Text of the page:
Abstract and Keywords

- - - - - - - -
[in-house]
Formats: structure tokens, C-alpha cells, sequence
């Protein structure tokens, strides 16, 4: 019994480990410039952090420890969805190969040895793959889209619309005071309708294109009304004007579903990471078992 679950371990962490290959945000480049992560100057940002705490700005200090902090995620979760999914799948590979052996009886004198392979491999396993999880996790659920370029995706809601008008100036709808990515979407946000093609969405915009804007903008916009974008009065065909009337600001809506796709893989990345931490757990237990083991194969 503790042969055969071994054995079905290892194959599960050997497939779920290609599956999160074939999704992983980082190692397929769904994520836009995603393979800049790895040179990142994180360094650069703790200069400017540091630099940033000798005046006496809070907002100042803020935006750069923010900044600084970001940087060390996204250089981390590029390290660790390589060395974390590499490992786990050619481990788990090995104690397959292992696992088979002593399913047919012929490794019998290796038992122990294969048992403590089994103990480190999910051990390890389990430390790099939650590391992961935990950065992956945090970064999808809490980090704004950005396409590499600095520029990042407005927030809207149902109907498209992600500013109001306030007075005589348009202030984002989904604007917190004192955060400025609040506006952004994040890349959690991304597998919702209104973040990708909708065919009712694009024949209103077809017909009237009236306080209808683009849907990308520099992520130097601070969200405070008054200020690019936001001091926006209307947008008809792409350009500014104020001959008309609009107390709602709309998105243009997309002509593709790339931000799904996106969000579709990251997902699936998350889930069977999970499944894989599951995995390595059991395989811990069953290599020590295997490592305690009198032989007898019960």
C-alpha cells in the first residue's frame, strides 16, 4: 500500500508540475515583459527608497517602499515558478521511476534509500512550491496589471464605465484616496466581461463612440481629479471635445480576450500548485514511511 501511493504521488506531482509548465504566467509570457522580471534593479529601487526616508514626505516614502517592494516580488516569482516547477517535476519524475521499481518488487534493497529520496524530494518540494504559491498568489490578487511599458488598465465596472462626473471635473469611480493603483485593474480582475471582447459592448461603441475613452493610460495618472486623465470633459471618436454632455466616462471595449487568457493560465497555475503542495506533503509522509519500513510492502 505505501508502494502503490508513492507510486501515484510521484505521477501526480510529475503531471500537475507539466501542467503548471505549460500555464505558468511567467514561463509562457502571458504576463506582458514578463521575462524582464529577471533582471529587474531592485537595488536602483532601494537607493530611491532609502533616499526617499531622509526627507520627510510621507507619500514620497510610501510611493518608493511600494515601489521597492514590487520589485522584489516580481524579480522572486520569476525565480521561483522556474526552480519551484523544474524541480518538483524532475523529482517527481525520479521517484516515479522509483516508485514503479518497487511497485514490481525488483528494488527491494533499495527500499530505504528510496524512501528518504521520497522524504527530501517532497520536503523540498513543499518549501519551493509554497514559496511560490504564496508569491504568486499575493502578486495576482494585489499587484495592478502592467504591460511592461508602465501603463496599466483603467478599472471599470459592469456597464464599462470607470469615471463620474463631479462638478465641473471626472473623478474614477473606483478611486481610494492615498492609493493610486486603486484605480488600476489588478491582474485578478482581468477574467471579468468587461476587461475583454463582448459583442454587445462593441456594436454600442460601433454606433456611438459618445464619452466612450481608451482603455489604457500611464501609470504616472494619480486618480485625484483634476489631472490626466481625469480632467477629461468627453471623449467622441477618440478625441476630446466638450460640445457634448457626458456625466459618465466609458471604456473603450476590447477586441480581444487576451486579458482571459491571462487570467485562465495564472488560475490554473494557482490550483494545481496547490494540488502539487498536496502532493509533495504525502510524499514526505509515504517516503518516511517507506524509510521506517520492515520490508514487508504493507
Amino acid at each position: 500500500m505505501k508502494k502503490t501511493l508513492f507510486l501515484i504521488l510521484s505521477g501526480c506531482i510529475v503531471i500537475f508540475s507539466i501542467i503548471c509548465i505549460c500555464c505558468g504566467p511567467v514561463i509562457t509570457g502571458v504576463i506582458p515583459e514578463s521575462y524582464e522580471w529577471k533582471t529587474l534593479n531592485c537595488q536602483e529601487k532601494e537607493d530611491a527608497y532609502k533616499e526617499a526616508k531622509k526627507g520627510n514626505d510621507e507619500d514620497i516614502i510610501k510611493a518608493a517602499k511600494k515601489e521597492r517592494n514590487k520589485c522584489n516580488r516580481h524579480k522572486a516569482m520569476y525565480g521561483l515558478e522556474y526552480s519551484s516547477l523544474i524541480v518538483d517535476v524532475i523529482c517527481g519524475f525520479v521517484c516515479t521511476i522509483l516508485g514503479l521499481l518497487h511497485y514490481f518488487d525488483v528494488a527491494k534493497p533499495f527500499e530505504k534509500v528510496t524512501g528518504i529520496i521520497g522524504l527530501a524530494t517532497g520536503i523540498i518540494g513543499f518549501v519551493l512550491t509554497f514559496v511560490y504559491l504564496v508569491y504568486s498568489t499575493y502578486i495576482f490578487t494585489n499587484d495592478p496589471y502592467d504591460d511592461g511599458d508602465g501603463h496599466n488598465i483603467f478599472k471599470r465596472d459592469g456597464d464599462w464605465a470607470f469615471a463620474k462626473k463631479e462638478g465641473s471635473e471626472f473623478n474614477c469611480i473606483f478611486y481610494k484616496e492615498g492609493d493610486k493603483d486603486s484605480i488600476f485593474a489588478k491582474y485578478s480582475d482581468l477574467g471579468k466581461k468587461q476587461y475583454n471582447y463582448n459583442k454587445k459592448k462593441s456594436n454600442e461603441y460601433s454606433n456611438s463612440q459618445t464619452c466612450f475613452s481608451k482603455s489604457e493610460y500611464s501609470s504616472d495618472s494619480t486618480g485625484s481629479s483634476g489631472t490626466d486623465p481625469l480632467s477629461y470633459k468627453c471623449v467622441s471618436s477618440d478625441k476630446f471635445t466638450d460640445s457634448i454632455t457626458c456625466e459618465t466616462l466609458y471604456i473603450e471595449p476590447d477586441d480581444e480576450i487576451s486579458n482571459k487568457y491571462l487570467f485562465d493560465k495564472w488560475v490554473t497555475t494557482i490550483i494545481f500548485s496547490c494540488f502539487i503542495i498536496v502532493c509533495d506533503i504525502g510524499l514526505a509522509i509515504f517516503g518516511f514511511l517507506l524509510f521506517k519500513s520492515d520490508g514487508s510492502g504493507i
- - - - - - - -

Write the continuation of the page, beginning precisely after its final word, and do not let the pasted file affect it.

The growing cities of late medieval northern Europe offered religiously gifted laypeople contexts in which to devote themselves fully to religion without having to leave the world or to take vows. Countless women, and a few men, lived as lay recluses and anchorites, secluded in the midst of cities; others pursued holiness in the private households of beguines, adherents of the Modern Devotion, or ascetic widows. These holy women and men were the innovative pioneers of a new lay spirituality. By studying about twenty spiritual biographies written by or about holy laywomen, this essay seeks to determine their involvement in religious culture and in the shared spirituality of the holy women (mulieres religiosae) and the faithful at large. It focuses on ascetic, devotional households; personal networks and confraternities; women's intellectual work; and the claiming, by some women, of religious authority.
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